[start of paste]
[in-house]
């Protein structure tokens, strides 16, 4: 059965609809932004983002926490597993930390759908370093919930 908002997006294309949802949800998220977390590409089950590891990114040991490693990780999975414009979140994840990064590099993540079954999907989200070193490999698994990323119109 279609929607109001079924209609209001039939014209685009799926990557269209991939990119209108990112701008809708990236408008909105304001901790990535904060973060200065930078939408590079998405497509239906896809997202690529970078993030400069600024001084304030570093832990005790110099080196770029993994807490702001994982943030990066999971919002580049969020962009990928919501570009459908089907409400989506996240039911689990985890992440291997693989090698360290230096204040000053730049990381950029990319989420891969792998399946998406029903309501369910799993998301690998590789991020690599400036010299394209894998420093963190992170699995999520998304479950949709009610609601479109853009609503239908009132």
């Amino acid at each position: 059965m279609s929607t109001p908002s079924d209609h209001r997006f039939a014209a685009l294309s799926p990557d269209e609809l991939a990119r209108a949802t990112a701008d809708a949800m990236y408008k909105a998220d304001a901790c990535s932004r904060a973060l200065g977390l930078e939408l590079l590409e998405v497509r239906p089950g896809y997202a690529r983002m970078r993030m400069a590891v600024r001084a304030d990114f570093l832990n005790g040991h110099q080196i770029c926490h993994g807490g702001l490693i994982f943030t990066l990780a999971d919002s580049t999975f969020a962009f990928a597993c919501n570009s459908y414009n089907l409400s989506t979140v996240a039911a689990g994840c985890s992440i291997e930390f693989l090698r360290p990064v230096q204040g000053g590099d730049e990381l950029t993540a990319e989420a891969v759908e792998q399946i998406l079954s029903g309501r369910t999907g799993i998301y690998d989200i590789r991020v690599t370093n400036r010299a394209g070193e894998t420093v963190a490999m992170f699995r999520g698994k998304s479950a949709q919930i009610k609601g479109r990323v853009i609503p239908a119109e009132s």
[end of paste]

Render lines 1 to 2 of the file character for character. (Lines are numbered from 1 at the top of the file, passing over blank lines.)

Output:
[in-house]
């Protein structure tokens, strides 16, 4: 059965609809932004983002926490597993930390759908370093919930 908002997006294309949802949800998220977390590409089950590891990114040991490693990780999975414009979140994840990064590099993540079954999907989200070193490999698994990323119109 279609929607109001079924209609209001039939014209685009799926990557269209991939990119209108990112701008809708990236408008909105304001901790990535904060973060200065930078939408590079998405497509239906896809997202690529970078993030400069600024001084304030570093832990005790110099080196770029993994807490702001994982943030990066999971919002580049969020962009990928919501570009459908089907409400989506996240039911689990985890992440291997693989090698360290230096204040000053730049990381950029990319989420891969792998399946998406029903309501369910799993998301690998590789991020690599400036010299394209894998420093963190992170699995999520998304479950949709009610609601479109853009609503239908009132």